Michigan Regulator Give WSOP Green Light to Share Liquidity Michigan Regulator Give WSOP Green Light to Share Liquidity
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Michigan gaming regulators released an official statement documenting its approval for WSOP Online to extend its multi-state poker network in Nevada and New Jersey to include Michigan online poker.

Clearance from the Michigan Gaming Control Board (MGCB) comes after Caesars Entertainment submitted an application to include the Great Lakes State in its multi-state poker network in late April.

“By offering seamless connectivity between players in Michigan, New Jersey, and Nevada, the board’s approval of Caesars’ platform establishes another opportunity for online poker collaboration and innovation,” said MGCB Executive Director Henry Williams.

It was the second such approval granted by the MGCB. PokerStars received the same authorization from the regulator just before combining its player pools in Michigan and New Jersey on January 1, 2023.

“Michigan citizens can anticipate a safe, secure gaming environment — in what will likely be a larger pool of online players — as they engage in World Series of Poker games across state borders in a responsible manner,” Williams said.

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Similar announcements by the Nevada Gaming Commission (NGC) and the New Jersey Division of Gaming Enforcement (NJDGE) had not been made as of Tuesday morning EDT, although Caesars did put out a separate statement on Saturday. Caesars owns WSOP.

“This platform upgrade is long overdue and is a big win for our players,” said Danielle Barille, vice president for online poker at Caesars Digital. “The best is yet to come for WSOP Online tournaments, and we’re thrilled to bring Michigan players into the fold with Nevada and New Jersey, resulting in a better experience, more value, and the biggest prize pools of the year.”

In a not-so-subtle dig at PokerStars and BetMGM, Caesars bragged that WSOP Online is now a part of “online poker history, as WSOP becomes the first poker operator to pool liquidity across three US jurisdictions.” PokerStars only shares liquidity between two states (Michigan and New Jersey) while BetMGM has yet to share liquidity between states anywhere.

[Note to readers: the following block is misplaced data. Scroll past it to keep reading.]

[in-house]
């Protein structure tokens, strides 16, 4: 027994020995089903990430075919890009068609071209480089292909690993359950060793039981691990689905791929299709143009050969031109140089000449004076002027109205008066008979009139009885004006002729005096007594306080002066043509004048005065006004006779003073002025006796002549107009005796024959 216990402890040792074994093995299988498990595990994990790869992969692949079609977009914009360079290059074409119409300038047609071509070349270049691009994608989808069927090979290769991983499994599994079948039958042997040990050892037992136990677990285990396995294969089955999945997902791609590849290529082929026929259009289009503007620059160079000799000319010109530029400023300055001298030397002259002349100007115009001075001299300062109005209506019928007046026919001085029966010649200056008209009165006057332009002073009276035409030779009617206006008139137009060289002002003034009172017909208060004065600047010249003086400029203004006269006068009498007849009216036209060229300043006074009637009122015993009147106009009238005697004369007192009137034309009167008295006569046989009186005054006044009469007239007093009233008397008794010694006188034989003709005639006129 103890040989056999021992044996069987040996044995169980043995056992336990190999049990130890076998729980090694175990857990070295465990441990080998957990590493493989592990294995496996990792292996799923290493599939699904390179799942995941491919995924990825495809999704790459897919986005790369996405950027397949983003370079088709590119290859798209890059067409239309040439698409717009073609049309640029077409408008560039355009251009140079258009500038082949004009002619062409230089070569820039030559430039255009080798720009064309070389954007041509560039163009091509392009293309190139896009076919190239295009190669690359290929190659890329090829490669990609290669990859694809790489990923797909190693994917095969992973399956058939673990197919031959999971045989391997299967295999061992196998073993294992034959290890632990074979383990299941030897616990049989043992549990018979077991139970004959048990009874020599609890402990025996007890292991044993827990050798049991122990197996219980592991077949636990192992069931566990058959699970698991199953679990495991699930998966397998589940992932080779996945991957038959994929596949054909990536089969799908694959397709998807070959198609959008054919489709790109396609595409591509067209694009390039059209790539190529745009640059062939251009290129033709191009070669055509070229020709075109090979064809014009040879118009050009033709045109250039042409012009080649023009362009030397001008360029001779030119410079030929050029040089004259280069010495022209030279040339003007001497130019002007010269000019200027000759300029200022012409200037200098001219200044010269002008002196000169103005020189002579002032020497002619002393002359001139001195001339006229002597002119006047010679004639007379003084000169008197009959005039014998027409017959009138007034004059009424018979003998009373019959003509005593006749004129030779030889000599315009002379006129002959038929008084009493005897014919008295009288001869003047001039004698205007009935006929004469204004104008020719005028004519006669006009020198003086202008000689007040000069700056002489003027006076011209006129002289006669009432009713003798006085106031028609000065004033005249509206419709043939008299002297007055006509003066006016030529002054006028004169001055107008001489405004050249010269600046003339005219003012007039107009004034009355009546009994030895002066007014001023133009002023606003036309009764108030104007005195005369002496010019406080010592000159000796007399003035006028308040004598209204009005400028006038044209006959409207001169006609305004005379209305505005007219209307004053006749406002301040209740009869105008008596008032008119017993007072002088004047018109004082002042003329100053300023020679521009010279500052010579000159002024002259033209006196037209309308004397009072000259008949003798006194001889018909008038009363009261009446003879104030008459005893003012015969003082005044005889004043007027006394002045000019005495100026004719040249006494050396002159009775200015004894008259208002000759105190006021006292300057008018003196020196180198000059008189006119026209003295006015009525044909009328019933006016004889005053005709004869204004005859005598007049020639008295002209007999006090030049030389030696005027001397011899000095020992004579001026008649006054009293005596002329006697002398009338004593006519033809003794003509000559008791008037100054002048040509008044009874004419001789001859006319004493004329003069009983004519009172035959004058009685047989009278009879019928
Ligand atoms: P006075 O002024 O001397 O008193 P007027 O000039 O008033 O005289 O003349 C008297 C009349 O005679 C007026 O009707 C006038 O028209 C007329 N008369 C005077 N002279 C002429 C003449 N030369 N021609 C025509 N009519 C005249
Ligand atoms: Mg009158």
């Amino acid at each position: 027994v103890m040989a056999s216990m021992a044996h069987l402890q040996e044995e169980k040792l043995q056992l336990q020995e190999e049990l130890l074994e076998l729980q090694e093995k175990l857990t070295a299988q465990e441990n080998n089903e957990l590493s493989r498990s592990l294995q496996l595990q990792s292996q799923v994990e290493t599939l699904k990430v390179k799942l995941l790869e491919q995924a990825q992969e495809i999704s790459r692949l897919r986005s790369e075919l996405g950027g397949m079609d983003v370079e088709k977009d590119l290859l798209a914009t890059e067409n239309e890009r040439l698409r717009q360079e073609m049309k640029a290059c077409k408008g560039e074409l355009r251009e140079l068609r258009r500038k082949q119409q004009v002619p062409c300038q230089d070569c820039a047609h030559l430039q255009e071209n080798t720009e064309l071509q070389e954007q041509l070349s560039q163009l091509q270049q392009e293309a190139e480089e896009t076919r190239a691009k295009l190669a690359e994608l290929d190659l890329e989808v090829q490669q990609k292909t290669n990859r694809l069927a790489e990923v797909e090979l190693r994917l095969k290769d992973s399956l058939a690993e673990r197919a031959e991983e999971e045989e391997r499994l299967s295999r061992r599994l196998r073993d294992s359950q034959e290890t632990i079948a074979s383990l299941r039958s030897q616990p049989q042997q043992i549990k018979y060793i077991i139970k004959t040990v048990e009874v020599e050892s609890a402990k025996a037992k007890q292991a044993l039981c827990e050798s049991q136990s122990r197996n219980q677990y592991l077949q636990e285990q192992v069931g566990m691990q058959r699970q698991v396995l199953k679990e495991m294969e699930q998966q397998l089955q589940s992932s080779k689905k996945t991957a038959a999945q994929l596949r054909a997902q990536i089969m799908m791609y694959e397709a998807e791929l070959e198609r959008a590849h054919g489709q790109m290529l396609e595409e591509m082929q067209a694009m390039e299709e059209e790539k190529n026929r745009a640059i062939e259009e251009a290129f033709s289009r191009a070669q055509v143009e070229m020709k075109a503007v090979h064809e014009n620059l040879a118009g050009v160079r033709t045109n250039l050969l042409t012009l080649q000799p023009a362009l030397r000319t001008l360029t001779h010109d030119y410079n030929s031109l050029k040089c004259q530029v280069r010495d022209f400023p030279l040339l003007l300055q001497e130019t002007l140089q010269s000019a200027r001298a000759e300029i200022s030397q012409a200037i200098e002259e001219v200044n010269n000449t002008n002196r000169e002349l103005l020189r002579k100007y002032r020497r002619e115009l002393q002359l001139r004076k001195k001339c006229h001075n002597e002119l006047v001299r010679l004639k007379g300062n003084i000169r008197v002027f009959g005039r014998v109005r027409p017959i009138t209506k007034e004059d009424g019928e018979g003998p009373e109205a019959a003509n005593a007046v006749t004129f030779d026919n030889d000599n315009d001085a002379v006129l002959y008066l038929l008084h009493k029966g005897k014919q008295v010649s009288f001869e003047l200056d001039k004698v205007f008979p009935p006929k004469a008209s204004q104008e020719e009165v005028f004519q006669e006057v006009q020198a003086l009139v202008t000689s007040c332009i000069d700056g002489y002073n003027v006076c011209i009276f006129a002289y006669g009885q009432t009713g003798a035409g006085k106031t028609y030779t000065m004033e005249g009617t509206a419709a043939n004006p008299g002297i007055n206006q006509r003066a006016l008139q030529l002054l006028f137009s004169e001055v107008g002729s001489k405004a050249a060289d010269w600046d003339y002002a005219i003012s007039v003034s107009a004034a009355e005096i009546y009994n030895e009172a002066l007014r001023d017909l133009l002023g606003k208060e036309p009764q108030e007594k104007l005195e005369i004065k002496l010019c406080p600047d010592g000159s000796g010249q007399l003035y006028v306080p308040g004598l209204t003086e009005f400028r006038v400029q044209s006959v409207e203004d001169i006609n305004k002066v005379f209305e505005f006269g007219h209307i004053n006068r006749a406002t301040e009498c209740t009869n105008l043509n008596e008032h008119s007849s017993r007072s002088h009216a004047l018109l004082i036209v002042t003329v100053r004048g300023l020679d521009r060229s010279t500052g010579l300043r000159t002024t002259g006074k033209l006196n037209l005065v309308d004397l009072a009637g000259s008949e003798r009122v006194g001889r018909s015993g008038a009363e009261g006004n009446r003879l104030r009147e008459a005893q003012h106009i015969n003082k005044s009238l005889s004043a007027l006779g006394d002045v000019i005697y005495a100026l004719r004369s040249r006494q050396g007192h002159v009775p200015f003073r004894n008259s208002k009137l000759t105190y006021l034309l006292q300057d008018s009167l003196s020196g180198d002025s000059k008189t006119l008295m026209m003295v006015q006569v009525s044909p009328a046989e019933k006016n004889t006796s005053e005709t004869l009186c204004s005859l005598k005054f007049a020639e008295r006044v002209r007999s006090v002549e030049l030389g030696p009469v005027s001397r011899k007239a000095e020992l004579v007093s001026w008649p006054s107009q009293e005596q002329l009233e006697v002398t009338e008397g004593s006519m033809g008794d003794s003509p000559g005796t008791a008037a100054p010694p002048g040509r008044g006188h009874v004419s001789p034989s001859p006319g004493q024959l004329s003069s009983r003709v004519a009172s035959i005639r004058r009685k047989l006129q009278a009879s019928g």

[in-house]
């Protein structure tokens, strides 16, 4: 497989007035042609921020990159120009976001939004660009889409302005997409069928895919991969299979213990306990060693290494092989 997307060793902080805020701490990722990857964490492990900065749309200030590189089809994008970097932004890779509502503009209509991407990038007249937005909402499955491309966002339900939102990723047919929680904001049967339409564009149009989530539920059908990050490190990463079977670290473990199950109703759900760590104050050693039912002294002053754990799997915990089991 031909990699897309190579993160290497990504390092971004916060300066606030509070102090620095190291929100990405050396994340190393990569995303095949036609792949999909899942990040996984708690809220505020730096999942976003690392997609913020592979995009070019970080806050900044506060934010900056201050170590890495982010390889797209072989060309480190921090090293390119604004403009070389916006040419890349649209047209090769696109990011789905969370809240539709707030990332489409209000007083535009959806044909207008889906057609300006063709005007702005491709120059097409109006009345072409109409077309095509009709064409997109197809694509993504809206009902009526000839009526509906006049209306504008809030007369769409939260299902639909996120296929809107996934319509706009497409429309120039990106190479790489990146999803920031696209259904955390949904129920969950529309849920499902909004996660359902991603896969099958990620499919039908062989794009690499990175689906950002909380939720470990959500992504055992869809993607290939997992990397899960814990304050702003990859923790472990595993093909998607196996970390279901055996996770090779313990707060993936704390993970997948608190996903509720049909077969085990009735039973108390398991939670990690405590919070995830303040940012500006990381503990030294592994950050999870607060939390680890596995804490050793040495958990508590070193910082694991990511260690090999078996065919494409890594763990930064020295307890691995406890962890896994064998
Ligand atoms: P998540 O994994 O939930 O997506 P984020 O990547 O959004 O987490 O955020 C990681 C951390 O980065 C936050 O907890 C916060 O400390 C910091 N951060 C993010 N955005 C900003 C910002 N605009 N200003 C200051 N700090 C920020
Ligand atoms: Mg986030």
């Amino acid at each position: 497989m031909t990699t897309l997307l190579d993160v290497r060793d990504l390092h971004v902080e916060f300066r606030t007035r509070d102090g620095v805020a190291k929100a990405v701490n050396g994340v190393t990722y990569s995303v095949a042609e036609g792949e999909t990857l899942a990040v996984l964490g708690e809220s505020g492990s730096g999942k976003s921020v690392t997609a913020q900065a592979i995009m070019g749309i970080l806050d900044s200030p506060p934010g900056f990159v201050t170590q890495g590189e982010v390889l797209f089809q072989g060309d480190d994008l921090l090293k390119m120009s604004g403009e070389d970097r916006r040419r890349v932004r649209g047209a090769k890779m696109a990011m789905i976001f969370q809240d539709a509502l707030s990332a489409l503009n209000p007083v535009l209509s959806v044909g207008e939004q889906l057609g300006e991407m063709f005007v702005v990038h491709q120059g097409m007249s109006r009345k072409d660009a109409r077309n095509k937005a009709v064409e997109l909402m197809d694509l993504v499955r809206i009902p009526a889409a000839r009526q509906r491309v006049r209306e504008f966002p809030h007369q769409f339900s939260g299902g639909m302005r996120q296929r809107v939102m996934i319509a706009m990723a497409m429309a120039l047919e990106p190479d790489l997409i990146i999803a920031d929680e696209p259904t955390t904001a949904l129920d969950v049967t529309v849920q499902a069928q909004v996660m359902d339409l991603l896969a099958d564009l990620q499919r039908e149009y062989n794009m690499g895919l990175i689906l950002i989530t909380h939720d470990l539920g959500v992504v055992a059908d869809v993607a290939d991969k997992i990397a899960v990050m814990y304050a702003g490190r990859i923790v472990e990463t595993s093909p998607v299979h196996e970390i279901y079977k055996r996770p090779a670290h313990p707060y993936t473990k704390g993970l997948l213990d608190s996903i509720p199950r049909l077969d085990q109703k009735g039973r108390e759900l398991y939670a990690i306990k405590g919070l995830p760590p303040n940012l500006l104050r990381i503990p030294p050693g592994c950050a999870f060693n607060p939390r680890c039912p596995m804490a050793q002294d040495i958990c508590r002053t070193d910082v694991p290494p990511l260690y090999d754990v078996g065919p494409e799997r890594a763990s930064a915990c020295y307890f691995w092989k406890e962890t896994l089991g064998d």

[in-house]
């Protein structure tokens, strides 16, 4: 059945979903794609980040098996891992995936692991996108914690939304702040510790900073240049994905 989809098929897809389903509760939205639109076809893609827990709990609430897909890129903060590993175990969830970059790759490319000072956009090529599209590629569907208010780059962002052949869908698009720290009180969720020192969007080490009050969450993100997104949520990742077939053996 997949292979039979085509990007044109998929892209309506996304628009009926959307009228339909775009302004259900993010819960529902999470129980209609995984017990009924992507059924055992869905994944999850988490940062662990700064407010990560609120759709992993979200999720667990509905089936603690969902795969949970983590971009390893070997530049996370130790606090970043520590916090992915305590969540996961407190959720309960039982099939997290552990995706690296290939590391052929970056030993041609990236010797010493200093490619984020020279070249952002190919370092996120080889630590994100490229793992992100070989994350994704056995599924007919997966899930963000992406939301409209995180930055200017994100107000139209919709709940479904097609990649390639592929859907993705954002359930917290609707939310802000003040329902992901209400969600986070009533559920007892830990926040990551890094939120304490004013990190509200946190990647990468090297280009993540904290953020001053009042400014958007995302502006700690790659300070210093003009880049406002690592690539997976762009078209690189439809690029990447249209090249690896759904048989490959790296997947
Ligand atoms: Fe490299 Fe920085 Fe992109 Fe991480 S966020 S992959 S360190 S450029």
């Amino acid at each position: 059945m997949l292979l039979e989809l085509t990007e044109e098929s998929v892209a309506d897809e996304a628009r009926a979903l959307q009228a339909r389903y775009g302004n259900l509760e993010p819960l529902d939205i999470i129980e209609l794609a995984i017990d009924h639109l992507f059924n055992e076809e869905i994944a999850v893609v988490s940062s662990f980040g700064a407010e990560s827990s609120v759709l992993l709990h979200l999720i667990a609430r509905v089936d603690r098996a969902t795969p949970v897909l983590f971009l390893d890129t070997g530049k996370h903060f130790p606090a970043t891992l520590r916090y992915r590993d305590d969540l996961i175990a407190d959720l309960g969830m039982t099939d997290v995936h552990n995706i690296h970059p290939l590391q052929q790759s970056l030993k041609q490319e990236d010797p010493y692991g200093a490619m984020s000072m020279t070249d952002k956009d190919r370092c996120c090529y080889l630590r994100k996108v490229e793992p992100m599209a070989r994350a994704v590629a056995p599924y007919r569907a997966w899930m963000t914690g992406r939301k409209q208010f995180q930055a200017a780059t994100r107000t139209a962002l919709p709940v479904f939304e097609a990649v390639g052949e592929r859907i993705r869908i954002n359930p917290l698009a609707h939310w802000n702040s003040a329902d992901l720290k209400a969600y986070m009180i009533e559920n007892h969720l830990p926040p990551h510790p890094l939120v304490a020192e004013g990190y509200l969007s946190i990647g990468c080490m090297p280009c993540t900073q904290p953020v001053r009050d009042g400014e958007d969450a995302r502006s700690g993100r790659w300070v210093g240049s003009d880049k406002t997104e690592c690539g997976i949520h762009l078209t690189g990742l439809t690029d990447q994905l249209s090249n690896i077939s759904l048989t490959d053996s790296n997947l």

In addition to benefits for Michigan, WSOP’s Nevada online poker room and its New Jersey online poker room are expected to see an increase in revenue.

Pennsylvania Online Poker Left Out

WSOP will share liquidity across three states but a fourth state remains out of reach — Pennsylvania.

Not that the operator doesn’t have a Pennsylvania online poker room. Caesars launched WSOP PA in July 2021. At the time, the room launched with 888poker’s newer Poker 8 software.

BetMGM Poker and PokerStars US also have online poker rooms in Pennsylvania. But all three operators are unable to connect their player pools in PA with those in other states. That’s because Pennsylvania is not a member of the Multi-State Internet Gaming Agreement (MSIGA), a multi-state compact that supports poker.

MSIGA currently has five member states — Delaware, Michigan, Nevada, New Jersey, and West Virginia. The arrangement allows PokerStars to share liquidity across MI-NJ, and similarly gives WSOP access to the MI-NJ-NV network it has established for its online product, which Caesars officially rebranded as WSOP Online.

With WSOP sharing liquidity in three states, Pennsylvania will likely fall behind in terms of online poker revenue when compared to other states.

Efforts to get Pennsylvania to join MSIGA date back to the previous administration. Former Governor Tom Wolf signed legislation to launch real money online poker in 2017, but demurred over the state joining MSIGA. His successor, Josh Shapiro, has also declined to take action — up until now.

Legislation was introduced in March to authorize the Pennsylvania Gaming Control Board (PGCB) to request the state’s membership in MSIGA. Advocacy efforts to support the proposed legislation are taking place on social media using #GrowPApoker.